I've recently been introduced to property-based testing, which takes a different approach to testing programs than the better-known unit tests.

With unit tests, the programmer must come up with individual test cases. Therefore, the test suite is only as good as the programmer's ability to find edge cases. Most people are not good at finding edge cases. They are, by definition, "situations that occur only at an extreme operating parameter", which are situations that we usually do not think about or encounter.

Furthermore, the number of test cases can grow exponentially with the number of operating parameters. If there are 10 existing test cases, and a new, independent parameter with 5 (representative) values is introduced, then number of necessary test cases skyrockets to 50.

Property-based testing moves up a level of abstraction by allowing the programmer to define properties of a program and letting the test framework generate test cases. This makes defining tests more declarative, which is a good thing.

For example, suppose that we want to test the functionality of a heap implementation. Instead of having to construct an example heap for each test case, we can write a generator that creates a random heap. The example below is in Scala, taken from a Coursera course on functional programming:

// Generate a heap of type H
lazy val genHeap: Gen[H] = for {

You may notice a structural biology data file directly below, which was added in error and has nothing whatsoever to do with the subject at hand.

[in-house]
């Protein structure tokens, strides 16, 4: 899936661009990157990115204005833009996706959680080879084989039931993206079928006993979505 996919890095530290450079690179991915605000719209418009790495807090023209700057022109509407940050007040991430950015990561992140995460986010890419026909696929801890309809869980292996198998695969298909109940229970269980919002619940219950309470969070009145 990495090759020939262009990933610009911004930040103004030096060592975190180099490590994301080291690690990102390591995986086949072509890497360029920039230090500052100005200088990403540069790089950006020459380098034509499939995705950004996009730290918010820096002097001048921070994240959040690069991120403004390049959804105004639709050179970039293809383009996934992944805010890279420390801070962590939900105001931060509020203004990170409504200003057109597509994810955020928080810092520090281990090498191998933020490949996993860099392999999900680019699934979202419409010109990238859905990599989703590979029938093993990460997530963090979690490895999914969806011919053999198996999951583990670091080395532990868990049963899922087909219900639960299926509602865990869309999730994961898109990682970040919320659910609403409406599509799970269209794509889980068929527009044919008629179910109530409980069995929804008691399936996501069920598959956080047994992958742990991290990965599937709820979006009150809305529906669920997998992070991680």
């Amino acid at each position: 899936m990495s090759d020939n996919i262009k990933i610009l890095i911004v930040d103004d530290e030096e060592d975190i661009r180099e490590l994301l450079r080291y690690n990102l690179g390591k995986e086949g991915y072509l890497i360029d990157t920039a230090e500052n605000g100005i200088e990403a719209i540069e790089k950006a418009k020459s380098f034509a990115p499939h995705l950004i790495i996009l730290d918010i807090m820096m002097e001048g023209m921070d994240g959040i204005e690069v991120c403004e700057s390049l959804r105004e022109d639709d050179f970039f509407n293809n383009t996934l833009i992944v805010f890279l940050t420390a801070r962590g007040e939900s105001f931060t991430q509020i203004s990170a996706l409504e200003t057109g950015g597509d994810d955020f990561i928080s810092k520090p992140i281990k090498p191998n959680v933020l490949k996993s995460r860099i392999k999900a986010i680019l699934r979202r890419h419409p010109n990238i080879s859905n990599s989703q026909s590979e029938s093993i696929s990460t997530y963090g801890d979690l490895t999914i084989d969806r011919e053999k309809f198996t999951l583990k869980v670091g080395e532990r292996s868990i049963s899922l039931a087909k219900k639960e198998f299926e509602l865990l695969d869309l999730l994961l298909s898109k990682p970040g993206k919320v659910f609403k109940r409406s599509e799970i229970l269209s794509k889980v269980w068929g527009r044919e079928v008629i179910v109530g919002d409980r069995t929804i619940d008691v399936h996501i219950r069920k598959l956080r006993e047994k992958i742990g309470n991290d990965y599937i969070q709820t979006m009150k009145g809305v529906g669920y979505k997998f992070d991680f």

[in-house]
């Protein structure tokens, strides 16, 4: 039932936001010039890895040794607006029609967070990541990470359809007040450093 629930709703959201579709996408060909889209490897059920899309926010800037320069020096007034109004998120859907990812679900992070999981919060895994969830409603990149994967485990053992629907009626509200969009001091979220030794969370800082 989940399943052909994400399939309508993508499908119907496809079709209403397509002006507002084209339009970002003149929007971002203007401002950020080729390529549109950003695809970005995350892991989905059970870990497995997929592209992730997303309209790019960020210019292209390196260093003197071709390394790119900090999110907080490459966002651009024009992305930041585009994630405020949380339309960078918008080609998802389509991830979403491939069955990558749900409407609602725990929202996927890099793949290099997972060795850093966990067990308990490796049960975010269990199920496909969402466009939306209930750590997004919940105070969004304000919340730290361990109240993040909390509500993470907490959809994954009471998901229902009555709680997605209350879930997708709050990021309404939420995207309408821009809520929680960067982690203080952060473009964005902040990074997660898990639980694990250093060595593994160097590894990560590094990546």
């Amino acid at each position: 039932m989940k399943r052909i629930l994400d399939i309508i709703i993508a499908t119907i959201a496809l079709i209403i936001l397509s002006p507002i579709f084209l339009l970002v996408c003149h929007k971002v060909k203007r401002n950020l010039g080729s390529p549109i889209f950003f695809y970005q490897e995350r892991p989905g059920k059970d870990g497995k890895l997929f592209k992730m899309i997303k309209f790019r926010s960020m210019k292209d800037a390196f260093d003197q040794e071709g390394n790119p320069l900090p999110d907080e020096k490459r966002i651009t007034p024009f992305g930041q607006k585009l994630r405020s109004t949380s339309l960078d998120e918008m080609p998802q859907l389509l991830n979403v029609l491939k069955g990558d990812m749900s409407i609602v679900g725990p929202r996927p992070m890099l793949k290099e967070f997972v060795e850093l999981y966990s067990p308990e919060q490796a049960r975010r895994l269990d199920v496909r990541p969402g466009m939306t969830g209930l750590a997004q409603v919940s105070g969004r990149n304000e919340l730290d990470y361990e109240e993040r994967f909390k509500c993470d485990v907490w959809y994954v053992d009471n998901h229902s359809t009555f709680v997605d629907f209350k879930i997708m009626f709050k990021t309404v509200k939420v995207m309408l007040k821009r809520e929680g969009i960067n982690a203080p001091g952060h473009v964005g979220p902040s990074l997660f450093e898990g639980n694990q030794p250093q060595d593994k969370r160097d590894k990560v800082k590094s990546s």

n <- arbitrary[A]
  h <- frequency((1, const(empty)), (9, genHeap))
} yield insert(n, h)

We can then specify the properties, i.e. expected behaviors, of the heap. For example, if we insert an element into an empty heap, then delete the minimum, the resulting heap should be empty. This can be expressed as follows:

property("insertThenDelete") = forAll { (n: A) =>
  isEmpty(deleteMin(insert(n, empty)))

The test framework will use the generator to generate a (configurable) number of arbitrary heaps, then check that this property holds for all of them. The number of test cases, or coverage, is much greater than any unit test suite can provide.

We can do other cool things, like shrinking a failing test case to include only relevant parameters with representative values. I have only begun to scratch the surface of this new testing technique, but it seems like a definite step forward from unit testing.

Property-based testing was first introduced in the Haskell community with the QuickCheck library, which has since been ported to many other languages, including Scala and Clojure. There are some great talks by John Hughes, author of QuickCheck, about property-based testing and how its use has uncovered very subtle bugs in various programs.